China will spend 60 billion yuan (8.77 billion U.S. dollars) annually on its greening, or tree-planting, campaigns in an effort to have 20 percent of the country's land covered by forests by 2010, an official said on Wednesday.
Jia Zhibang, head of the State Forestry Administration, said 16.66 million hectares of trees must be planted in the next two years in order to increase the forest coverage rate to 20 percent, from 18.21 percent at present.
"But currently we are facing tremendous difficulties to meet this goal because of successive natural disasters last year," Jia told Xinhua in a written interview.
A rare snow disaster and sleet in the south about one year ago and a catastrophic earthquake in southwest China's Sichuan Province in May had not only caused huge casualties, but also damaged many forests, he said.
The forest coverage rate dropped by 0.29 percentage points after the disasters, he said on the eve of the country's 31st Tree-planting Day.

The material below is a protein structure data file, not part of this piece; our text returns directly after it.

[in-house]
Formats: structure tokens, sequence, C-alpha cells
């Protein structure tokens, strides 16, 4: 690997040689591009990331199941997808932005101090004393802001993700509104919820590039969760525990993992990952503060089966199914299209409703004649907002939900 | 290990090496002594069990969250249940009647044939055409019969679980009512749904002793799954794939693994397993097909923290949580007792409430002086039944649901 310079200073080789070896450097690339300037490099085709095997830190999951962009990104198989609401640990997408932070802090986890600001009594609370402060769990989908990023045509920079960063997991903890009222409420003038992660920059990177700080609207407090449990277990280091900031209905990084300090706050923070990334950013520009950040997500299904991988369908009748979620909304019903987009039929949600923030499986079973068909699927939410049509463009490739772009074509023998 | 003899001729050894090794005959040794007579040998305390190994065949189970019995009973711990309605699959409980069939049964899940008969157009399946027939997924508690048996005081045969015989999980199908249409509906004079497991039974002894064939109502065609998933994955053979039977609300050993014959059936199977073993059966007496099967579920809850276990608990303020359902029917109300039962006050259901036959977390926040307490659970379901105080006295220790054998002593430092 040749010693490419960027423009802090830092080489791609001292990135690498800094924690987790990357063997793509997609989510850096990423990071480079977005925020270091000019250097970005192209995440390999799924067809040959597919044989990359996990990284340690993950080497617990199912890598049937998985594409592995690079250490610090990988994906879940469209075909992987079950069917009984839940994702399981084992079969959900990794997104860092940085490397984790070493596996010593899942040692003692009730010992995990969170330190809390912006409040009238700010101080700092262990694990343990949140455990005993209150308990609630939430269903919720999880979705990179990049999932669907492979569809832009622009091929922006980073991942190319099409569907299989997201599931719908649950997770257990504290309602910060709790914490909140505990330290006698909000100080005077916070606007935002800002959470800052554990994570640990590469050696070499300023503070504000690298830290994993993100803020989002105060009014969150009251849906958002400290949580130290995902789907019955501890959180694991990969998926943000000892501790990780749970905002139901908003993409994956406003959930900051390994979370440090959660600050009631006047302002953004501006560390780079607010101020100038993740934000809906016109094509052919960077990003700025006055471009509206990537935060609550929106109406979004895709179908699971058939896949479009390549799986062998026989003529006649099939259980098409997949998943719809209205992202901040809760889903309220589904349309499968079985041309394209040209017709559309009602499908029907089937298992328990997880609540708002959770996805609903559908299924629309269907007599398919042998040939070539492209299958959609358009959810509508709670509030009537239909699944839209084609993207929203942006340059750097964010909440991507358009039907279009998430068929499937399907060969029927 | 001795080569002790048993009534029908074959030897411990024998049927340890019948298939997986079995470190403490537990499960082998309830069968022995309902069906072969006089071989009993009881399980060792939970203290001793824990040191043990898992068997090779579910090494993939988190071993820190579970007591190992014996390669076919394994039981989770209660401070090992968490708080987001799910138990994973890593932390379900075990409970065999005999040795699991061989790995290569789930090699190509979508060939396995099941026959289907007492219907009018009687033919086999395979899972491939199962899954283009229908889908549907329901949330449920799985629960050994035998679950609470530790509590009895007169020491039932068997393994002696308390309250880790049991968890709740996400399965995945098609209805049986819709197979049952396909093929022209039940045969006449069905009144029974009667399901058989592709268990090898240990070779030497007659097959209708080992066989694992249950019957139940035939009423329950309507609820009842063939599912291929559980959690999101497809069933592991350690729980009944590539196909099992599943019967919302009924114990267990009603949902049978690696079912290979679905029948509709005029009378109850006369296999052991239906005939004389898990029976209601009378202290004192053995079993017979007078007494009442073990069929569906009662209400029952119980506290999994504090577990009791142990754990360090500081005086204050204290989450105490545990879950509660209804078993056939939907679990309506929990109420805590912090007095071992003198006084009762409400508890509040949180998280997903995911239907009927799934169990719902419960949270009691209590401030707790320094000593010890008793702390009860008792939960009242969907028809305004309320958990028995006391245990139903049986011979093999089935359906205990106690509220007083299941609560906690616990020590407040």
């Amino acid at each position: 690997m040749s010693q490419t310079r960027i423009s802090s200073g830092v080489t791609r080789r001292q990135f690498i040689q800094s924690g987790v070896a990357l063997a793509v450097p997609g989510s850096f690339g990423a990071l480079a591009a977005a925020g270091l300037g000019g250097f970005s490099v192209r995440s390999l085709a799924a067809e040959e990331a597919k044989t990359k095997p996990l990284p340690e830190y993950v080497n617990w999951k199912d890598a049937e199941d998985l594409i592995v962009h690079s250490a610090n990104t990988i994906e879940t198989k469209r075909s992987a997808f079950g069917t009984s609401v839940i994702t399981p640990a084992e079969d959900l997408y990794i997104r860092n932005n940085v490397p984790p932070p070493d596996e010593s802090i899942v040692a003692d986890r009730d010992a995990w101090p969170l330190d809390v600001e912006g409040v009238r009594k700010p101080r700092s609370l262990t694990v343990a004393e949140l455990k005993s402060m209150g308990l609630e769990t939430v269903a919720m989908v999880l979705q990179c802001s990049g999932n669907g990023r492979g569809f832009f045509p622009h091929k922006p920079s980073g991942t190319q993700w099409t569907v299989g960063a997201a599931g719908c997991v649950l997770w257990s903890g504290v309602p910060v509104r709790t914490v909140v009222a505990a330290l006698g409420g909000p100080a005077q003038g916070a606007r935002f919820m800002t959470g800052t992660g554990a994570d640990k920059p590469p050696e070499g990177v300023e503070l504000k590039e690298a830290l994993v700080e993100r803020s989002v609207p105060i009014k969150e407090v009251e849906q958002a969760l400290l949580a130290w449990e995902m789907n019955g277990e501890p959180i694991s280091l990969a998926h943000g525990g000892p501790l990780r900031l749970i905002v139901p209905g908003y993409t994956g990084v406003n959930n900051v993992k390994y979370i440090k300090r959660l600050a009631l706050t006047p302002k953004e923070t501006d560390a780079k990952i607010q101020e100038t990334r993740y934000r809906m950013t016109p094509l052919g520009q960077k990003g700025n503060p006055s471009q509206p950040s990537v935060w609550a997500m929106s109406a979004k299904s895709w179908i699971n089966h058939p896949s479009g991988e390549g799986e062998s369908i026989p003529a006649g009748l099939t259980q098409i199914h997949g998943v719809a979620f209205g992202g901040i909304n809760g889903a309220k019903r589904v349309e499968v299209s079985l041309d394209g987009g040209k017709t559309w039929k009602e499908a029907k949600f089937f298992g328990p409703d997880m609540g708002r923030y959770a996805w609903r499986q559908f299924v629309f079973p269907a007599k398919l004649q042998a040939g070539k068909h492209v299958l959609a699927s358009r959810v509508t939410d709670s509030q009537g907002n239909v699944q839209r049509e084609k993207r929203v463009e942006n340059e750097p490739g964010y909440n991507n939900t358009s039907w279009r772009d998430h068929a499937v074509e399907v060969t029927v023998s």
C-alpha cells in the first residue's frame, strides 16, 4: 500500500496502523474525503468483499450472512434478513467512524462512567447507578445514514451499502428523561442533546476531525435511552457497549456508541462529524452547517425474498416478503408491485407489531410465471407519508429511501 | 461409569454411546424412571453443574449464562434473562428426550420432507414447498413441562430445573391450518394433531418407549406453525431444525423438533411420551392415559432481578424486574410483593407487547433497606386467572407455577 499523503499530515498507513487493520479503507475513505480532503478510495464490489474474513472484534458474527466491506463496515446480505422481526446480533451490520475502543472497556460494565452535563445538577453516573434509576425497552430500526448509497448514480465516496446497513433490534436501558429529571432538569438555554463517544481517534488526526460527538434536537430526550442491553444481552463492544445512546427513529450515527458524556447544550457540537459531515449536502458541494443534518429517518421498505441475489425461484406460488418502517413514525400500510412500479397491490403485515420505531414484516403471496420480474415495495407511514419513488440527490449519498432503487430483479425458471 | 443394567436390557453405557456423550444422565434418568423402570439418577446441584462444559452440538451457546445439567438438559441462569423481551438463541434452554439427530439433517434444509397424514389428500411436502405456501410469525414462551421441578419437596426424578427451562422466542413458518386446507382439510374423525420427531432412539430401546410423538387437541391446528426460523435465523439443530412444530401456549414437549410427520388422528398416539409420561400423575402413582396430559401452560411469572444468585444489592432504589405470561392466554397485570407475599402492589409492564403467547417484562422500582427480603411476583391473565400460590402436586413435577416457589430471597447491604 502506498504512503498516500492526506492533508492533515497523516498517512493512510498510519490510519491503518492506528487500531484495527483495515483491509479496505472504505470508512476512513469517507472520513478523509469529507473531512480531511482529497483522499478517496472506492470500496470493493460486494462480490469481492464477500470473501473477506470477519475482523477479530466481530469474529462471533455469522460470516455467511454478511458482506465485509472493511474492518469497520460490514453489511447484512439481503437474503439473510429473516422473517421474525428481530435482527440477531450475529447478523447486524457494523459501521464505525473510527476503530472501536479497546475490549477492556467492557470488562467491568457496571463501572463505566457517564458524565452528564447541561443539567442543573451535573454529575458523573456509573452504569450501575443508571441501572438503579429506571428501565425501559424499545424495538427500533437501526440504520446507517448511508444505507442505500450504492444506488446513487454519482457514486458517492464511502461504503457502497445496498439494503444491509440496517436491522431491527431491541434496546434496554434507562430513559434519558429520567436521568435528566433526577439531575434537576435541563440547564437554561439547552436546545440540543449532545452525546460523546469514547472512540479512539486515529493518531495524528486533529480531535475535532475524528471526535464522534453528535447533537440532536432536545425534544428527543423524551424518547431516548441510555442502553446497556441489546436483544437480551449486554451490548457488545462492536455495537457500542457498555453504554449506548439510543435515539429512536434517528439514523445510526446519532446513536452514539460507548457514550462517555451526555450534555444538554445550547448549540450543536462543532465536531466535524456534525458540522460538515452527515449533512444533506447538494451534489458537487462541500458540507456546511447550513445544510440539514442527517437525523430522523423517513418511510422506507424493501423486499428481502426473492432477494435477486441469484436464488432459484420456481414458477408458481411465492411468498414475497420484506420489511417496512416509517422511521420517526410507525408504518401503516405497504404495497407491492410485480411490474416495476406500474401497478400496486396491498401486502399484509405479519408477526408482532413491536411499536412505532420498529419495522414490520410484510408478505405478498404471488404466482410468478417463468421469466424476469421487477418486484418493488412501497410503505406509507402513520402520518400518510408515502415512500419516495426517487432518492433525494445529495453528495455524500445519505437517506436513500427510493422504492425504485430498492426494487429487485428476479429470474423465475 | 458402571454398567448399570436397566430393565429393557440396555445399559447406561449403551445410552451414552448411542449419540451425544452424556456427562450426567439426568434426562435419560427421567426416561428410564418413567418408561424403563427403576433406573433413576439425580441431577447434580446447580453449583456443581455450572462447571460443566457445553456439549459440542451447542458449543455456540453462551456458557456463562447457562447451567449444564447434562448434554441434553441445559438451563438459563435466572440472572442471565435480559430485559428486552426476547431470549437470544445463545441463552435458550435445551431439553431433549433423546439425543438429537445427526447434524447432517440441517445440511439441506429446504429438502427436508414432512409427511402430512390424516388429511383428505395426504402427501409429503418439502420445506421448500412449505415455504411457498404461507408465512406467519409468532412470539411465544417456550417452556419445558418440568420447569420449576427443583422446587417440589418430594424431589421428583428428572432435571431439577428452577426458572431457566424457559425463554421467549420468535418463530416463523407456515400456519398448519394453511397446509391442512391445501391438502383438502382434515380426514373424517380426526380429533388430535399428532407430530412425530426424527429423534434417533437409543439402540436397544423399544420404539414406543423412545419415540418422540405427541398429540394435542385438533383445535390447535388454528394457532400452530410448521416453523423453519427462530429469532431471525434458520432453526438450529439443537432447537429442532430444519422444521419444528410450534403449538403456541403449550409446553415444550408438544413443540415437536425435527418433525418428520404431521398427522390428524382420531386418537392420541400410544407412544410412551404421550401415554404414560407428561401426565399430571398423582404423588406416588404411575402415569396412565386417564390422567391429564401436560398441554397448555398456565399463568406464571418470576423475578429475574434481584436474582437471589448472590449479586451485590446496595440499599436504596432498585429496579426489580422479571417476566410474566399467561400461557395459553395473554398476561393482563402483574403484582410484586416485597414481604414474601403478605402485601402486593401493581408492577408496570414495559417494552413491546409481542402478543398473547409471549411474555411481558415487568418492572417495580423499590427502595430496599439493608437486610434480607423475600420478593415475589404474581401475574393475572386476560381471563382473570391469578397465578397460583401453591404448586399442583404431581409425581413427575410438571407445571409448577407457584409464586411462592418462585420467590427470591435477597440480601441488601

Despite this, people across China managed to create 4.77 million hectares of forests in 2008, a rise of 22.1 percent compared with that of 2007, according to statistics released by the National Greening Committee on Wednesday.
Output of the country's forestry sector reached 1.33 trillion yuan, up 6.08 percent year-on-year. Forestry import and export volume was nearly 70 billion U.S. dollars in 2008.
A total of 540 million people joined forestation efforts in the past year, planting 2.31 billion trees in mountains, city parks, on campuses and along highways and railways.
China is the third largest country in the world in terms of area, with 9.6 million square kilometers of land territory behind Russia and Canada.
The country's top legislative body, the National People's Congress (NPC), passed a resolution in 1981 to make it the duty of all citizens above the age of 11 to plant trees annually. Tree-planting activities are usually carried out in March and April, the spring time for most part of the country.
This was described by former U.S. Vice President and Nobel Prize winner Al Gore as "the largest tree-planting program the world has ever seen," during international climate talks in Polandin December.
China stopped cutting down natural forests ten years ago, which has helped to preserve 95.33 million hectares of forests, said the greening committee.
Also on Wednesday, the Ministry of Education said every student will be asked to plant at least one tree before graduation.
The "green education" program aims to enhance the consciousness of environment protection among Chinese youngsters, said a notice issued by the ministry.
Schools should arrange enough time for students to attend the program, it said.